Showing posts for "Iran"
It was widely assumed that with the end of sanctions, Iran would “join the world” and become a less repressive state. To take just one example, the Iranian philosopher Ramin Jahanbegloo argued in Huffington Post that the nuclear deal created “the opportunity for Iranian civic actors to enable and empower Iran’s civil society space” and “help the country to become more open, transparent and susceptible to international pressure on issues like the death penalty and the imprisonment of civic actors in Iran.” Last summer Reuters carried this story: “Iranian pro-democracy activists, lawyers and artists have thrown their weight behind last month’s nuclear deal with world powers, hoping it will lead to a promised political opening that President Hassan Rouhani has so far failed to deliver.” Read more »
Today the Isamic Republic of Iran decided to sack another embassy building in Tehran, that of Saudi Arabia.
According to the AP, “Protesters in Iran, angered by the execution by Saudi Arabia of a prominent Shiite cleric, broke into the Saudi embassy in Tehran early Sunday, setting fires and throwing papers from the roof….” Later, the invasion and sacking were denounced by Iranian President Hassan Rouhani. Read more »
It is rare for the prime minister of any country to call its government “worthless,” but Prime Minister Tammam Salam of Lebanon just did. For 19 months Lebanon has been unable to elect a president, and its government is largely paralyzed. Even collecting the garbage has been a problem, leading to the creation of a protest group called “You Stink” whose name reflects what happens when refuse is left in the streets. Read more »
The nuclear deal with Iran requires that it tell the truth–the whole truth–about its previous efforts to build a nuclear weapon.
As Sen. Mark Kirk said this week,
senior Administration officials repeatedly told the American people that Iran should come clean on all nuclear weapons activities as part of any final deal: Read more »
Two of the Republican candidates for president, Gov. Scott Walker and Gov. Jeb Bush, are in an argument over how the United States can best get out of the Obama nuclear agreement. This argument has now become the subject of press comment too: for example, by Steve Hayes in an article entitled “Bush-Walker Dispute Catches Fire Over Iran Nuclear Deal” in The Weekly Standard, and by CFR’s own Max Boot in a Commentary blog post entitled “Can the Iran Deal be Reversed on Day One?” Read more »
The war in Syria is becoming increasingly an Iranian war rather than a civil war.
Consider this new report by Now Lebanon, entitled “Syria Alawites reportedly clash with regime, Iran troops.” Two facts are striking. First, the Alawite regime of Bashar al-Assad is having enormous trouble recruiting Alawite youths to join the military. It has long been said that the Alawite community is his base and will fight for him, if only out of fear that if the regime falls they will pay the price when Sunnis attack Alawites. But more and more Alawites, it seems, do not wish to risk their lives for Assad. This should not be quite so surprising, because only the Alawite upper classes benefitted financially from the regime (and some became millionaires and even billionaires), while many Alawites remained in poverty. Read more »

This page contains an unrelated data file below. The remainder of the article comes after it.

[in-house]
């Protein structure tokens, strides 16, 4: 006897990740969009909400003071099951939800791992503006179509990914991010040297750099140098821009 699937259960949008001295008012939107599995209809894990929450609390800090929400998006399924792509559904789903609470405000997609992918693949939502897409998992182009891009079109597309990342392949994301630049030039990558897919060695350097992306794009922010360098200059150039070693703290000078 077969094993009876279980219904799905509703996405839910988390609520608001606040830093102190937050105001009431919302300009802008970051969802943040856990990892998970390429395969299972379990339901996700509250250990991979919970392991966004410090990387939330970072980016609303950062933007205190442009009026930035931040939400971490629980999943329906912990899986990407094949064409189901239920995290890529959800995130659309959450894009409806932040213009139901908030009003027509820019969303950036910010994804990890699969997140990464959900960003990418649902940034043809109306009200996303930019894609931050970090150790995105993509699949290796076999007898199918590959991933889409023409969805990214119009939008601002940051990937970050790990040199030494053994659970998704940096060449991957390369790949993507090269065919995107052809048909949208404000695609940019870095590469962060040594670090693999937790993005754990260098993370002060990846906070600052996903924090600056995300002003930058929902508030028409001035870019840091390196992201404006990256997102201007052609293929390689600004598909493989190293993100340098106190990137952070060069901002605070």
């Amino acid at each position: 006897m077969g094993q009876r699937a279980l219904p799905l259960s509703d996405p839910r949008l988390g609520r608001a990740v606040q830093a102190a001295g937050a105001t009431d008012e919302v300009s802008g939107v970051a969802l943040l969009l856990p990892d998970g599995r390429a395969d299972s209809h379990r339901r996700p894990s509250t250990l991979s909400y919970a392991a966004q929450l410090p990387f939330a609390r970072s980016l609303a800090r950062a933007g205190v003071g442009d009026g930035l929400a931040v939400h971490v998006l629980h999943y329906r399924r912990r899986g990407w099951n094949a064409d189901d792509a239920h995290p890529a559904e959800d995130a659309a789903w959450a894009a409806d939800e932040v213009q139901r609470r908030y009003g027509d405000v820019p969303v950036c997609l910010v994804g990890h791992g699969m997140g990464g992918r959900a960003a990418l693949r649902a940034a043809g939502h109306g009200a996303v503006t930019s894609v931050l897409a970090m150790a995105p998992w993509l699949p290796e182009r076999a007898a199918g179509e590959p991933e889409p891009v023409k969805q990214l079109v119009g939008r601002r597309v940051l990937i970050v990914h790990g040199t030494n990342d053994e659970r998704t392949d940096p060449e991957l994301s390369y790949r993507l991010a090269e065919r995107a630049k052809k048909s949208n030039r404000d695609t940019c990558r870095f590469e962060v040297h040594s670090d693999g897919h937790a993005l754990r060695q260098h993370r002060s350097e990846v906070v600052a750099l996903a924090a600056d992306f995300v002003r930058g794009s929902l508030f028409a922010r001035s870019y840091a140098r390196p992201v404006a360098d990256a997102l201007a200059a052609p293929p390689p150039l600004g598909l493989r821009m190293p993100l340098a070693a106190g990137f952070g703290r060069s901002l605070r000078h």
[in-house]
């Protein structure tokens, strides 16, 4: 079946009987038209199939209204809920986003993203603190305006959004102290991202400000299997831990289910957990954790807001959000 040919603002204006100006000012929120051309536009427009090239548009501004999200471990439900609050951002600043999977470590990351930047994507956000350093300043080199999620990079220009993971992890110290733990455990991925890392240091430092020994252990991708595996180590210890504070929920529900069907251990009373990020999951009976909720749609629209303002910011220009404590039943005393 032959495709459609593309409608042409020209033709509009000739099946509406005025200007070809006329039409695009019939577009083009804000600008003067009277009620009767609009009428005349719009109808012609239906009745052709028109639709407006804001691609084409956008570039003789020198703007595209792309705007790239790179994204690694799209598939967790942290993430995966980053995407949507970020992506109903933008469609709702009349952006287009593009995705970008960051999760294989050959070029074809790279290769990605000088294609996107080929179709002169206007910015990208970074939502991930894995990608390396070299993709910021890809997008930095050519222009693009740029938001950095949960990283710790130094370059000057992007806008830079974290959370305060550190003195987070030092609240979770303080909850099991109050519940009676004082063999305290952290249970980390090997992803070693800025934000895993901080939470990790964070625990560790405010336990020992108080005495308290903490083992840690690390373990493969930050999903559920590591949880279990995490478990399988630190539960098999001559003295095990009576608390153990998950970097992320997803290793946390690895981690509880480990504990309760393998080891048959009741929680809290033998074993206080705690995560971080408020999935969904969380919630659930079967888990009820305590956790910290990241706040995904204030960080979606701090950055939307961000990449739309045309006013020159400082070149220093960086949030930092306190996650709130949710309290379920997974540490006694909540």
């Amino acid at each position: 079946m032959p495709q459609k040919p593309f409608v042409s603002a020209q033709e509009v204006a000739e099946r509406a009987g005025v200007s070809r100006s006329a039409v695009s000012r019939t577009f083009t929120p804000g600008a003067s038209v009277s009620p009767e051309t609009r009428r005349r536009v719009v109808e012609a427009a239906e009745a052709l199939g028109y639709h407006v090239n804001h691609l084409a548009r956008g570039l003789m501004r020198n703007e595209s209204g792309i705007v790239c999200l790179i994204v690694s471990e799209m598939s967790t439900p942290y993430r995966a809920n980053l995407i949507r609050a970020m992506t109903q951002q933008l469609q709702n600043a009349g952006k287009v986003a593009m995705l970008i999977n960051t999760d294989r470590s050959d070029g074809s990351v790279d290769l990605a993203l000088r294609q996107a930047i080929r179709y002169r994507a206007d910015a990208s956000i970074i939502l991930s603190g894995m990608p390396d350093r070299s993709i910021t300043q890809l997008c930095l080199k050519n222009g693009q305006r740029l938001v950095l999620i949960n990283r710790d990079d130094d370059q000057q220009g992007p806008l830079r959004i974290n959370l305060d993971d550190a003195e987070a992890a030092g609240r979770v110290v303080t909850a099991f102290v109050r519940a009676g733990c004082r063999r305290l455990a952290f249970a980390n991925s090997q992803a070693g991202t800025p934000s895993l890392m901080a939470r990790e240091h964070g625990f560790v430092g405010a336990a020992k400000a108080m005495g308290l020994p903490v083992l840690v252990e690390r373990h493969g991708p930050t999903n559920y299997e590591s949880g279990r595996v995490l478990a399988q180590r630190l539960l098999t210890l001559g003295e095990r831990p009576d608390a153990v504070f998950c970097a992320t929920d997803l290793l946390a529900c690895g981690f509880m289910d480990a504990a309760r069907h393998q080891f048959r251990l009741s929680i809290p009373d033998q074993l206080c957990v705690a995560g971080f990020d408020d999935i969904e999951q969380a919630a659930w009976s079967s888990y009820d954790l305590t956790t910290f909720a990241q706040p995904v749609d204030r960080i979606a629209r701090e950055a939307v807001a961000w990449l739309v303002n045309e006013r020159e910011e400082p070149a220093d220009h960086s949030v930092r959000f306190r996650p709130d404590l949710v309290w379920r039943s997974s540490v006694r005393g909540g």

Pressure Points tracks developments in the Middle East and democratization and human rights issues globally.
In The Hacked World Order, CFR Senior Fellow Adam Segal shows how governments use the web to wage war and spy on, coerce, and damage each other. More
Red Team provides an in-depth investigation into the work of red teams, revealing the best practices, most common pitfalls, and most effective applications of these modern-day devil's advocates. More
Through insightful analysis and engaging graphics, How America Stacks Up explores how the United States can keep pace with global economic competition. More
India now matters to U.S. interests in virtually every dimension. This Independent Task Force report assesses the current situation in India and the U.S.-India relationship, and suggests a new model for partnership with a rising India.
Rates of heart disease, cancer, diabetes, and other noncommunicable diseases (NCDs) in low- and middle-income countries are increasing faster than in wealthier countries. The report outlines a plan for collective action on this growing epidemic.
This report asserts that elevating and prioritizing the U.S.-Canada-Mexico relationship offers the best opportunity for strengthening the United States and its place in the world.
Williams argues that the status quo for peace operations in untenable and that greater U.S. involvement is necessary to enhance the quality and success of peacekeeping missions.
The authors argue that the United States has responded inadequately to the rise of Chinese power and recommend placing less strategic emphasis on the goal of integrating China into the international system and more on balancing China's rise.
Campbell evaluates the implications of the Boko Haram insurgency and recommends that the United States support Nigerian efforts to address the drivers of Boko Haram, such as poverty and corruption, and to foster stronger ties with Nigerian civil society.